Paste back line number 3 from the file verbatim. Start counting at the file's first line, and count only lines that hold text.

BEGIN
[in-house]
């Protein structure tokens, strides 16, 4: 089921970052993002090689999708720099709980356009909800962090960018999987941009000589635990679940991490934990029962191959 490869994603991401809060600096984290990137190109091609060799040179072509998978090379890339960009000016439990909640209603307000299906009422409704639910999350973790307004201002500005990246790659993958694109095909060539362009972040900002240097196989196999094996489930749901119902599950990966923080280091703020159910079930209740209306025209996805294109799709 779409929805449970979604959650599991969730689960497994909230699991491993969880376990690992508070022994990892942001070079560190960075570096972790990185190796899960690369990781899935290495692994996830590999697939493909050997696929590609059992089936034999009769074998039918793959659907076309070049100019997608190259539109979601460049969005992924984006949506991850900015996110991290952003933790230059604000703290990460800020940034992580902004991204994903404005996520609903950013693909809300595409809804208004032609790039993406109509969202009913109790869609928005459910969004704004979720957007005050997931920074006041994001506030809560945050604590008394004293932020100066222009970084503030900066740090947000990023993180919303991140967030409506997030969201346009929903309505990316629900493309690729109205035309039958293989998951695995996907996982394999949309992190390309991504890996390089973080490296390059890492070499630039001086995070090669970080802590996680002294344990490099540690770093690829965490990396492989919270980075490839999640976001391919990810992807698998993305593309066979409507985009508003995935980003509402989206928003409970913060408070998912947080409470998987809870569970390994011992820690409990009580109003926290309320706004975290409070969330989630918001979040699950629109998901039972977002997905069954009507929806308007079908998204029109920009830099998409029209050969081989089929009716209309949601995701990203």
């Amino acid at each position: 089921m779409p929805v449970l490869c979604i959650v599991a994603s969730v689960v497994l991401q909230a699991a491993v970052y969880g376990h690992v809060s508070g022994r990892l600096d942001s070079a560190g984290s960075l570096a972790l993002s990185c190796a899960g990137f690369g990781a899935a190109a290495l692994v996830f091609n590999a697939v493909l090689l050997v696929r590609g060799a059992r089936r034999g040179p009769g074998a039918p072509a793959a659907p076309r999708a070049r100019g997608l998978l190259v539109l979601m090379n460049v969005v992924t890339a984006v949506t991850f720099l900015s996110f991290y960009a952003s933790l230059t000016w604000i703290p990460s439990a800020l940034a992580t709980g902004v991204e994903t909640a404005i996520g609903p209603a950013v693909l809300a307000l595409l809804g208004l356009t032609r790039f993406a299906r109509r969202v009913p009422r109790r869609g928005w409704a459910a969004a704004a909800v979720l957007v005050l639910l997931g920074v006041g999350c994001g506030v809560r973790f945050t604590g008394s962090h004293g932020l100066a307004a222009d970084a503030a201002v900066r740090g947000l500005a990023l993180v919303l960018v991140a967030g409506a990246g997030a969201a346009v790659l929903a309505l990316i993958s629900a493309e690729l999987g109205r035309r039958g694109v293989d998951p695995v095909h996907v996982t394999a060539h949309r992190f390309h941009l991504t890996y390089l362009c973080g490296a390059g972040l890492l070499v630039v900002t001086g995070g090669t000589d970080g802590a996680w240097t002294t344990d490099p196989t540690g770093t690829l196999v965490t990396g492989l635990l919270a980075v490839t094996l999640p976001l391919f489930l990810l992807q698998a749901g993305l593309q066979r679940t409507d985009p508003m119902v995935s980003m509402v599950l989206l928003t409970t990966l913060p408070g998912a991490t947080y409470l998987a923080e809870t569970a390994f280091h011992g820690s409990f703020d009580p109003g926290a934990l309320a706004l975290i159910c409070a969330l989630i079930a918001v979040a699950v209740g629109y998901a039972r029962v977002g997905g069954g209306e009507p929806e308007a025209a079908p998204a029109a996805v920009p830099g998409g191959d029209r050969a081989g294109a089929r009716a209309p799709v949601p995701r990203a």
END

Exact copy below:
């Amino acid at each position: 089921m779409p929805v449970l490869c979604i959650v599991a994603s969730v689960v497994l991401q909230a699991a491993v970052y969880g376990h690992v809060s508070g022994r990892l600096d942001s070079a560190g984290s960075l570096a972790l993002s990185c190796a899960g990137f690369g990781a899935a190109a290495l692994v996830f091609n590999a697939v493909l090689l050997v696929r590609g060799a059992r089936r034999g040179p009769g074998a039918p072509a793959a659907p076309r999708a070049r100019g997608l998978l190259v539109l979601m090379n460049v969005v992924t890339a984006v949506t991850f720099l900015s996110f991290y960009a952003s933790l230059t000016w604000i703290p990460s439990a800020l940034a992580t709980g902004v991204e994903t909640a404005i996520g609903p209603a950013v693909l809300a307000l595409l809804g208004l356009t032609r790039f993406a299906r109509r969202v009913p009422r109790r869609g928005w409704a459910a969004a704004a909800v979720l957007v005050l639910l997931g920074v006041g999350c994001g506030v809560r973790f945050t604590g008394s962090h004293g932020l100066a307004a222009d970084a503030a201002v900066r740090g947000l500005a990023l993180v919303l960018v991140a967030g409506a990246g997030a969201a346009v790659l929903a309505l990316i993958s629900a493309e690729l999987g109205r035309r039958g694109v293989d998951p695995v095909h996907v996982t394999a060539h949309r992190f390309h941009l991504t890996y390089l362009c973080g490296a390059g972040l890492l070499v630039v900002t001086g995070g090669t000589d970080g802590a996680w240097t002294t344990d490099p196989t540690g770093t690829l196999v965490t990396g492989l635990l919270a980075v490839t094996l999640p976001l391919f489930l990810l992807q698998a749901g993305l593309q066979r679940t409507d985009p508003m119902v995935s980003m509402v599950l989206l928003t409970t990966l913060p408070g998912a991490t947080y409470l998987a923080e809870t569970a390994f280091h011992g820690s409990f703020d009580p109003g926290a934990l309320a706004l975290i159910c409070a969330l989630i079930a918001v979040a699950v209740g629109y998901a039972r029962v977002g997905g069954g209306e009507p929806e308007a025209a079908p998204a029109a996805v920009p830099g998409g191959d029209r050969a081989g294109a089929r009716a209309p799709v949601p995701r990203a």